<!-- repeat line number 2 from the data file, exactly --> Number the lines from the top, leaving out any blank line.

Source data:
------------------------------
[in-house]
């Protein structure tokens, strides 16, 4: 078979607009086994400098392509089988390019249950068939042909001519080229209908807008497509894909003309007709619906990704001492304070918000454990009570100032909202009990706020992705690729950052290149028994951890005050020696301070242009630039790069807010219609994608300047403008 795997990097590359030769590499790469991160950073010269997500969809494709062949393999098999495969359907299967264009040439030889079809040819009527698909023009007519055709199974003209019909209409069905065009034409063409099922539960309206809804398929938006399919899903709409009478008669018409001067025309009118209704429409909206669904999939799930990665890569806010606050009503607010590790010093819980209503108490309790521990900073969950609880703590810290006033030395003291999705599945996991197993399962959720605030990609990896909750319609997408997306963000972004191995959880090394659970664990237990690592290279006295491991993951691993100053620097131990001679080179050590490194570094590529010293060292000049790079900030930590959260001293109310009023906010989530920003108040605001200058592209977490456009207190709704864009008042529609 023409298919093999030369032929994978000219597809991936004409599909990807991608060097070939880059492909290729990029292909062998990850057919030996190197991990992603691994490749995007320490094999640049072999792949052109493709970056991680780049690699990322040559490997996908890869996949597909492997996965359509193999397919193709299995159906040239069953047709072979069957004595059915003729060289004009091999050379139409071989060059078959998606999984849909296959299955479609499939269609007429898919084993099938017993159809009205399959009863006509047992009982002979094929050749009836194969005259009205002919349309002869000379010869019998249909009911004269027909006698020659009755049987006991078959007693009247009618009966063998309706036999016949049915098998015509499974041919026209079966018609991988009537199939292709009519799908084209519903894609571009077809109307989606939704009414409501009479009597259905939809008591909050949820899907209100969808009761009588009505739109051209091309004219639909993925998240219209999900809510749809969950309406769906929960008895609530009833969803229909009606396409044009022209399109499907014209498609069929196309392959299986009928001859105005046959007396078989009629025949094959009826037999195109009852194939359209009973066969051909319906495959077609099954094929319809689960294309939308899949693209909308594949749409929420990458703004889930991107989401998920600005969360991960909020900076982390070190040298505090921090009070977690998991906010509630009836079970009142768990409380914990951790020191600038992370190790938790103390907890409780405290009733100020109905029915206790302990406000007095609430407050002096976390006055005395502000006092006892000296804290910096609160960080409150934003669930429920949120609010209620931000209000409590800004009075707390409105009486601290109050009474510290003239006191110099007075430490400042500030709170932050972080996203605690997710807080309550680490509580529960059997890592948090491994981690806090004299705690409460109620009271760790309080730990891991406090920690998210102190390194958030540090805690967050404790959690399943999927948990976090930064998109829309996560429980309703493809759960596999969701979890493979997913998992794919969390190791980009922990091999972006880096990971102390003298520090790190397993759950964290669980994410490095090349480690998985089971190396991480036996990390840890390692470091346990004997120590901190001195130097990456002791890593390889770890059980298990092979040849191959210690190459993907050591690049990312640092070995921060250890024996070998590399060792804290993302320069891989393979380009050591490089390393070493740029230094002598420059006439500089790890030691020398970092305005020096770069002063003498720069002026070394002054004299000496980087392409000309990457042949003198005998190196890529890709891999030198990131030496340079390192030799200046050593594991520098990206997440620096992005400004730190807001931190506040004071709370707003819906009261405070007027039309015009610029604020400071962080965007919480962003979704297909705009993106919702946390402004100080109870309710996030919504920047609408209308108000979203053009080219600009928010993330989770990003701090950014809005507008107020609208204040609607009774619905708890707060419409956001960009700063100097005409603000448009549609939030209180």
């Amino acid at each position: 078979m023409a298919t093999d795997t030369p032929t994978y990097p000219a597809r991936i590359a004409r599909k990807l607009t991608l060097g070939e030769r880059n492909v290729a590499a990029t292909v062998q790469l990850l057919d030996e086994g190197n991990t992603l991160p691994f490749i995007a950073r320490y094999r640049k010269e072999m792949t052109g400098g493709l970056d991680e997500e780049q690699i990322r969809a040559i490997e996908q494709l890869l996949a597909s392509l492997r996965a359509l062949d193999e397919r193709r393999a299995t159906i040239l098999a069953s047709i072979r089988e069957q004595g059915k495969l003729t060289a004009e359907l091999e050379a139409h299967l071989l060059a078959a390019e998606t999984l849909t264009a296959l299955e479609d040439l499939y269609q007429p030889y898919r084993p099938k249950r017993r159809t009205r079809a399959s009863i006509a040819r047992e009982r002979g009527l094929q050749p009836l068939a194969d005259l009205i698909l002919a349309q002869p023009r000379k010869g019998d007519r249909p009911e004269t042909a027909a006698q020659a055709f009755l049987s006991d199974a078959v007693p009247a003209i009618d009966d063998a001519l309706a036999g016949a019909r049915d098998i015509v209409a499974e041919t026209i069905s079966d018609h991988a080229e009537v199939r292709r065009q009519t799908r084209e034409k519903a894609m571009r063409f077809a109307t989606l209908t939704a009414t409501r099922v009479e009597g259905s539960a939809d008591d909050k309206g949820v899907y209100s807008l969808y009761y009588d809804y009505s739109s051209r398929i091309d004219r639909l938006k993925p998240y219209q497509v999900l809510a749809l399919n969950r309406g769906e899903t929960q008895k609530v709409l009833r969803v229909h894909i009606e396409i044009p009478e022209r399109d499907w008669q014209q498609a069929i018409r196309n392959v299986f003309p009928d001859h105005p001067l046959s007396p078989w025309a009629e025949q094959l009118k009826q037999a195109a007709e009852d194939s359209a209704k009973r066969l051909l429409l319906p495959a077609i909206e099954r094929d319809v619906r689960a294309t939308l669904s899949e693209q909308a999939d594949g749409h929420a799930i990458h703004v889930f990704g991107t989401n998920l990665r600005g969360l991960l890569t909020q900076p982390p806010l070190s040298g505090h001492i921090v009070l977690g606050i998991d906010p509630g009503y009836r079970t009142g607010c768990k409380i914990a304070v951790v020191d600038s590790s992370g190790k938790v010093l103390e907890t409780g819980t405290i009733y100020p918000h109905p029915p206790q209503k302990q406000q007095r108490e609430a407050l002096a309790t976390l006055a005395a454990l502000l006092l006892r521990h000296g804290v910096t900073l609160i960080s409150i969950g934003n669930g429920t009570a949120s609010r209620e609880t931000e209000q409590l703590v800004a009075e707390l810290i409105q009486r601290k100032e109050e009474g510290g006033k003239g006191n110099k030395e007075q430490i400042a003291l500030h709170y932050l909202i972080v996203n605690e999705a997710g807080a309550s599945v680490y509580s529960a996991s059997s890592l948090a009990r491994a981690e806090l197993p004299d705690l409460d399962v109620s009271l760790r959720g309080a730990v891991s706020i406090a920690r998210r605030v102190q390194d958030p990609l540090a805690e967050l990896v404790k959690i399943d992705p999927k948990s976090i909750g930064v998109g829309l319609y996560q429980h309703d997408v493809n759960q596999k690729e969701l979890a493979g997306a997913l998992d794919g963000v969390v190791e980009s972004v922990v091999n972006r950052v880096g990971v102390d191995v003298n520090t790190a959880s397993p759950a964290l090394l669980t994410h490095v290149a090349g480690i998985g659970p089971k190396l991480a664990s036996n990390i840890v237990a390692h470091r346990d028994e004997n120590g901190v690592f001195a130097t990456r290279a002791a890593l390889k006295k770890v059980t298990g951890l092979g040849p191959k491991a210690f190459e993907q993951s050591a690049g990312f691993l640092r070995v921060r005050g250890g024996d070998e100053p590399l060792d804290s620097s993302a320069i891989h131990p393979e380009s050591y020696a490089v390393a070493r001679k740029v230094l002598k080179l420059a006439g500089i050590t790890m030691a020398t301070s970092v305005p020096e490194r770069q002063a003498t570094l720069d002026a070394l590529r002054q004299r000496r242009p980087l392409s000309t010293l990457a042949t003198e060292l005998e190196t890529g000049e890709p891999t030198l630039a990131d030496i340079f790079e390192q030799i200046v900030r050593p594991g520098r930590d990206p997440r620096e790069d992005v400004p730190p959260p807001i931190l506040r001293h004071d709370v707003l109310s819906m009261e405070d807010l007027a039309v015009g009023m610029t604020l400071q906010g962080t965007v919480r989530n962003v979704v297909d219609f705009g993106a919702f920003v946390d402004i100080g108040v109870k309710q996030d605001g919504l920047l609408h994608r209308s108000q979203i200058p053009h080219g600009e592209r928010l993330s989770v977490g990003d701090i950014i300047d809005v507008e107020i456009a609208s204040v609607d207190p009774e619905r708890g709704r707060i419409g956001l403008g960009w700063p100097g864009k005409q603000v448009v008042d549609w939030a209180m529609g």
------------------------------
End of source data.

């Protein structure tokens, strides 16, 4: 078979607009086994400098392509089988390019249950068939042909001519080229209908807008497509894909003309007709619906990704001492304070918000454990009570100032909202009990706020992705690729950052290149028994951890005050020696301070242009630039790069807010219609994608300047403008 795997990097590359030769590499790469991160950073010269997500969809494709062949393999098999495969359907299967264009040439030889079809040819009527698909023009007519055709199974003209019909209409069905065009034409063409099922539960309206809804398929938006399919899903709409009478008669018409001067025309009118209704429409909206669904999939799930990665890569806010606050009503607010590790010093819980209503108490309790521990900073969950609880703590810290006033030395003291999705599945996991197993399962959720605030990609990896909750319609997408997306963000972004191995959880090394659970664990237990690592290279006295491991993951691993100053620097131990001679080179050590490194570094590529010293060292000049790079900030930590959260001293109310009023906010989530920003108040605001200058592209977490456009207190709704864009008042529609 023409298919093999030369032929994978000219597809991936004409599909990807991608060097070939880059492909290729990029292909062998990850057919030996190197991990992603691994490749995007320490094999640049072999792949052109493709970056991680780049690699990322040559490997996908890869996949597909492997996965359509193999397919193709299995159906040239069953047709072979069957004595059915003729060289004009091999050379139409071989060059078959998606999984849909296959299955479609499939269609007429898919084993099938017993159809009205399959009863006509047992009982002979094929050749009836194969005259009205002919349309002869000379010869019998249909009911004269027909006698020659009755049987006991078959007693009247009618009966063998309706036999016949049915098998015509499974041919026209079966018609991988009537199939292709009519799908084209519903894609571009077809109307989606939704009414409501009479009597259905939809008591909050949820899907209100969808009761009588009505739109051209091309004219639909993925998240219209999900809510749809969950309406769906929960008895609530009833969803229909009606396409044009022209399109499907014209498609069929196309392959299986009928001859105005046959007396078989009629025949094959009826037999195109009852194939359209009973066969051909319906495959077609099954094929319809689960294309939308899949693209909308594949749409929420990458703004889930991107989401998920600005969360991960909020900076982390070190040298505090921090009070977690998991906010509630009836079970009142768990409380914990951790020191600038992370190790938790103390907890409780405290009733100020109905029915206790302990406000007095609430407050002096976390006055005395502000006092006892000296804290910096609160960080409150934003669930429920949120609010209620931000209000409590800004009075707390409105009486601290109050009474510290003239006191110099007075430490400042500030709170932050972080996203605690997710807080309550680490509580529960059997890592948090491994981690806090004299705690409460109620009271760790309080730990891991406090920690998210102190390194958030540090805690967050404790959690399943999927948990976090930064998109829309996560429980309703493809759960596999969701979890493979997913998992794919969390190791980009922990091999972006880096990971102390003298520090790190397993759950964290669980994410490095090349480690998985089971190396991480036996990390840890390692470091346990004997120590901190001195130097990456002791890593390889770890059980298990092979040849191959210690190459993907050591690049990312640092070995921060250890024996070998590399060792804290993302320069891989393979380009050591490089390393070493740029230094002598420059006439500089790890030691020398970092305005020096770069002063003498720069002026070394002054004299000496980087392409000309990457042949003198005998190196890529890709891999030198990131030496340079390192030799200046050593594991520098990206997440620096992005400004730190807001931190506040004071709370707003819906009261405070007027039309015009610029604020400071962080965007919480962003979704297909705009993106919702946390402004100080109870309710996030919504920047609408209308108000979203053009080219600009928010993330989770990003701090950014809005507008107020609208204040609607009774619905708890707060419409956001960009700063100097005409603000448009549609939030209180």